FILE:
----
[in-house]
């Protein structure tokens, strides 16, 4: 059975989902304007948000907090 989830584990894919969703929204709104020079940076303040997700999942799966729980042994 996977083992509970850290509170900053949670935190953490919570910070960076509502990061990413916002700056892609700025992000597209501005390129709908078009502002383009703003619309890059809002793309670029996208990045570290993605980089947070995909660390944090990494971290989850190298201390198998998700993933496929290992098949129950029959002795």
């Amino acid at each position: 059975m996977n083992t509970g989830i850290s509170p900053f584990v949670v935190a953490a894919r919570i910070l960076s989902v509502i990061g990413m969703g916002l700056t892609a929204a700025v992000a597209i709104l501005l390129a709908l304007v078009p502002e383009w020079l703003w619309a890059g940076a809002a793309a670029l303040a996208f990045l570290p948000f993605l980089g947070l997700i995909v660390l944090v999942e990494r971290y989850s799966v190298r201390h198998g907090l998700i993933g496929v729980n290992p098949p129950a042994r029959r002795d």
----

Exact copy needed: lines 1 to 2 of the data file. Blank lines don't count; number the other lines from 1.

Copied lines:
[in-house]
């Protein structure tokens, strides 16, 4: 059975989902304007948000907090 989830584990894919969703929204709104020079940076303040997700999942799966729980042994 996977083992509970850290509170900053949670935190953490919570910070960076509502990061990413916002700056892609700025992000597209501005390129709908078009502002383009703003619309890059809002793309670029996208990045570290993605980089947070995909660390944090990494971290989850190298201390198998998700993933496929290992098949129950029959002795």